Monday, April 18, 2011

Ten Contests Inspire Student Learning

With National Poetry Month winding down and National Pet Week (May 1-5, 2011) just around the corner, what better time could there be to get kids writing poems about the animals that are so near and dear to them? Post some of those poems in your next newsletter or on your school’s website. Or, better yet, watch the American Pet Products Association’s Pets Add Life Poetry Contest page and enter your students’ poems in next year’s contest. Who knows, one of your students’ poems could be a winning entry, like this poem by a fifth grader from Newton, North Carolina.
Where do I go to feel joy all around?
I always go play with my trusty hound.
What do I do when something troubles me?
I always go see my sweet dog, Jolly.
Who do I tell all my secrets to?
I always tell my dog, there, now I've told you.
If ever I'm feeling a little blue,
I always know just who to go to.
She's my best friend,
Always loyal to the very end.
Everyone I know has been told,
She always has a gentle heart, pure as gold.
She's such a treasure,
I will always love her forever and ever.


Contests are a fun way for students to earn recognition as they learn. Here are ten additional contests in which your students might participate.

Doodle for Google
You’ve missed this school year’s deadline (March 16), but your K-12 students will be invited again next year to use their artistic talents to think big and redesign Google’s homepage logo for millions to see.

‘Kids Are Authors’ Contest
Scholastic offers this annual contest designed to encourage students to use their reading, writing, and artistic skills to create their own books. Open to students in Grades K-8. This year’s deadline (March 15) has passed, but watch this site for information about next year’s competition.

Bridgestone America’s Safety Scholars Video Contest
A great way for student ages 16-21 to have fun, be creative, and win money for college. Videos must be 25 or 55 seconds in length. Contest deadline is May 13.

‘Together We Play’ Essay Contest
Do you dream about creating a playground where children of all abilities can play together? Your essay could win $100,000 in inclusive playground equipment and $50,000 in project development, design services and comprehensive educational programming. Contest deadline is August 1, 2011.

National Handwriting Contest
Click the link above to sign up for an email notification about next year’s contest. Open to students in Grades 1-8 in schools that use the Zaner-Bloser program.

‘Listen to Life’ Essay Contest
This contest is an opportunity to develop important skills in areas that include interviewing, listening, writing, and technology as it fosters connections between young and old. Open to students ages 8-18. New contest cycle begins in September.

SchoolTube Video Contests
SchoolTube offers a variety of contest opportunities that provide great ways to integrate media into your school’s classrooms. The site offers many tips and tools for producing effective videos, too.

Emerging Writers Short Story Contest
The Young Voices Foundation offers this contest for students in Grades 3-12. Submissions accepted through May 31, 2011.

‘Save the Frogs’ Art Contest
Maybe you missed the opportunity to recognize Save the Frogs Day (April 29), but your students can submit their art to this contest through October 15, 2011.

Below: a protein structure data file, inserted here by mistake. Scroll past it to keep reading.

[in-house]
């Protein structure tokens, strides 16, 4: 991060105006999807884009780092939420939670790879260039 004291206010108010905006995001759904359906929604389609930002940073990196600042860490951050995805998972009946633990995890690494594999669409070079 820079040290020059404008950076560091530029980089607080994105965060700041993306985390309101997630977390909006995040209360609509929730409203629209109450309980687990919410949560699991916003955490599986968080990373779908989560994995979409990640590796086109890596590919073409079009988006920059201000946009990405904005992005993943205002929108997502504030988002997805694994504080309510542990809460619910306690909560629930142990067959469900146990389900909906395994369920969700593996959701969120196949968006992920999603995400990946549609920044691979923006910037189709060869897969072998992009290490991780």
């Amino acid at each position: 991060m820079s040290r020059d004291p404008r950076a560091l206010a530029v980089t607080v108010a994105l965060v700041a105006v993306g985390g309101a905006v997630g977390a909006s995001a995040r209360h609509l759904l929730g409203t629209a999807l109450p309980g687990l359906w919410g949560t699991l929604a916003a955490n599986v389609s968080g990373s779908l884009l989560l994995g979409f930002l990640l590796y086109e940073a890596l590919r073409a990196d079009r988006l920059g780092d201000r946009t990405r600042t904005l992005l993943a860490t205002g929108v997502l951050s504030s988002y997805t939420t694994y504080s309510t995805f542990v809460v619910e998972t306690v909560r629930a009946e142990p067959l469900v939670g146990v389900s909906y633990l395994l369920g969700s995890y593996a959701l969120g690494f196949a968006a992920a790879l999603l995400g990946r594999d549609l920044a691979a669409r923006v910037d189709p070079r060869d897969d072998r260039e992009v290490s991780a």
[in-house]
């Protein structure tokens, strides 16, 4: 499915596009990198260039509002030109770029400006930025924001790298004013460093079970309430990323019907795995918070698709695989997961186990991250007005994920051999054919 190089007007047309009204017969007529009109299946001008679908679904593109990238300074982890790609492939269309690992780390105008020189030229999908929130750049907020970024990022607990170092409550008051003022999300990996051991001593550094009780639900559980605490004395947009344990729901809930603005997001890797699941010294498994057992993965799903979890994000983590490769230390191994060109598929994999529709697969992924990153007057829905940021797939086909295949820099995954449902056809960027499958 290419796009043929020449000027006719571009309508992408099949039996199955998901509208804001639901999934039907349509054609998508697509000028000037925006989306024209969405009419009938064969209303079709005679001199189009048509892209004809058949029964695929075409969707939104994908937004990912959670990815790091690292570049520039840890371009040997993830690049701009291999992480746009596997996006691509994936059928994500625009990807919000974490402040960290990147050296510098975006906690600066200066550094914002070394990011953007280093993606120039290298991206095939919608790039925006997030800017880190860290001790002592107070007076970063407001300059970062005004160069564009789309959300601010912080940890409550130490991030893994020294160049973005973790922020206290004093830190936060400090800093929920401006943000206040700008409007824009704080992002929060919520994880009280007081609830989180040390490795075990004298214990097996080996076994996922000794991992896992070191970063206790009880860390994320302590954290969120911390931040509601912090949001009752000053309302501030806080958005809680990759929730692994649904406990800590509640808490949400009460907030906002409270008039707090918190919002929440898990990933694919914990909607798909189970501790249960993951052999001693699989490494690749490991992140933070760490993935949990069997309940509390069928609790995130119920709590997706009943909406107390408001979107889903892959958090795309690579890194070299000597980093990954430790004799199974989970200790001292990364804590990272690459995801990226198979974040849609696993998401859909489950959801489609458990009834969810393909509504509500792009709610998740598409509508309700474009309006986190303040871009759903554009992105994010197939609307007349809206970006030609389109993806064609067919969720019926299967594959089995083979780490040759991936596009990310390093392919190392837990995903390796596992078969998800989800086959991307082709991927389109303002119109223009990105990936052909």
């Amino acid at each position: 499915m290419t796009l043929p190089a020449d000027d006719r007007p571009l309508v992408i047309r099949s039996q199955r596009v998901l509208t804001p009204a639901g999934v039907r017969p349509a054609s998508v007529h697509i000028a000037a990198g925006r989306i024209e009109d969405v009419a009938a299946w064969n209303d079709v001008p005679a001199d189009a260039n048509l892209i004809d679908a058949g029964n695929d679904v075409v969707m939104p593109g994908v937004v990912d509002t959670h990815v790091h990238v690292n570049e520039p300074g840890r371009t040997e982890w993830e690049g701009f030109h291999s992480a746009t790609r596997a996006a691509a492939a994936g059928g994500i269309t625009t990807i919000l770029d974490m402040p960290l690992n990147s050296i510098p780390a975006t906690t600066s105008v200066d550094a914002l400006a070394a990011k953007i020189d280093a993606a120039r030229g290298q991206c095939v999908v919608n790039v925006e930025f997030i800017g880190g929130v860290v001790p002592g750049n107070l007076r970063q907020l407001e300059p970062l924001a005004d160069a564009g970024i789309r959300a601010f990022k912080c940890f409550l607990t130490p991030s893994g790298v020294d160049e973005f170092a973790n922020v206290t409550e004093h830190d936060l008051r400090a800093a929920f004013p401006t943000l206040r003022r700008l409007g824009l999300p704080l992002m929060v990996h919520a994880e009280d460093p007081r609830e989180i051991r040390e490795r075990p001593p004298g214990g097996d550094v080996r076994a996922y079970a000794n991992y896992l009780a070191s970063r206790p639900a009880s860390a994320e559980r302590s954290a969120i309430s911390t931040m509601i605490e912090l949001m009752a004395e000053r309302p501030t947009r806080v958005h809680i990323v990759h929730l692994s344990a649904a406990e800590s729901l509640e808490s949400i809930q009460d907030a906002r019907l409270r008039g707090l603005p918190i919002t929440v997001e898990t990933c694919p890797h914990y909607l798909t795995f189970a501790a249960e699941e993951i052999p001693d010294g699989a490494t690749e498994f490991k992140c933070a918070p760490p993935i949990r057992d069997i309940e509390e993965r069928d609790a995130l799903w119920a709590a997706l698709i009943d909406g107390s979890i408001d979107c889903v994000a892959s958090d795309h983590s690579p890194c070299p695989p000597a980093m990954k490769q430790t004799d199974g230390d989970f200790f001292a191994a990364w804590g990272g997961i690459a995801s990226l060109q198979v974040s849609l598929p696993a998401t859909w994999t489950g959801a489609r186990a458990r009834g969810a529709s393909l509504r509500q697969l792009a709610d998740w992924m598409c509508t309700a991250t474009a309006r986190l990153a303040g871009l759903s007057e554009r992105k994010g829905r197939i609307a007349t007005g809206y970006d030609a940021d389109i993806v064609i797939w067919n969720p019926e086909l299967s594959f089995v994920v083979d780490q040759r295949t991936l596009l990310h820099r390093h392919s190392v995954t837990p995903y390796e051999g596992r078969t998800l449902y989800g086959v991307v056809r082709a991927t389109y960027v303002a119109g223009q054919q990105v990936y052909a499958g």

EdSteps Creativity/Problem Solving Contest
This contest from the Council of Chief State School Officers (CCSSO) is open to students across the globe. Contest ends May 14.


Pet Week Lessons from Education World
Pet Week Lessons from Crayola

Wednesday, April 13, 2011

Celebrate Your Entire Team During
Staff/Teacher Appreciation Week

Education World columnist Diane Hodges has great ideas for improving school climate all year long. Her free Looking Forward to Monday Morning newsletter is packed with practical ideas for motivating and recognizing your staff. If you were on her mailing list last April, you received the Teacher Appreciation Week ideas below -- and more -- in your e-mailbox. [see a sample newsletter, then sign up to receive this free newsletter on Diane Hodges’ home page]


Teacher Appreciation Week was established in 1985 by the NEA [see National Teacher Day 2011] and National PTA [PTA Teacher Appreciation Week 2011] and takes place annually during the first full week in May.
Many school districts have changed the week to Staff Appreciation Week in an effort to honor teachers as well as all other staff members -- school nurses, custodians, paraprofessionals, and so on -- who play a role in supporting students. Some even designate a different day of the week as Support Professional Day or Bus Driver and Crossing Guard Appreciation Day or Custodial/Maintenance Appreciation Day… Holding all those celebrations in one week promotes team spirit.

One of the most appreciated gifts is to not have to go home after work to make dinner. For the day or the week, give staff members a dinner break. Seek assistance from community and parent volunteers to prepare homemade dinners that staff members can simply heat and eat. Dinner ideas include lasagna, chili, or casseroles. Be sure they are presented in disposable packaging so staff members don’t have to worry about returning bowls and dishes. Be sure to include heating instructions with the item. You could also arrange for pizza delivery or give take-out restaurant coupons for a dinner for the whole family.


Supply the staff lounge with gourmet teas. Put notes on the teas that incorporate the use of the word tea. Some examples include
  • Our staff is Tea-rrific!
  • We appreciate your creativi-tea more than you know
  • Have a break and enjoy the tranquili-tea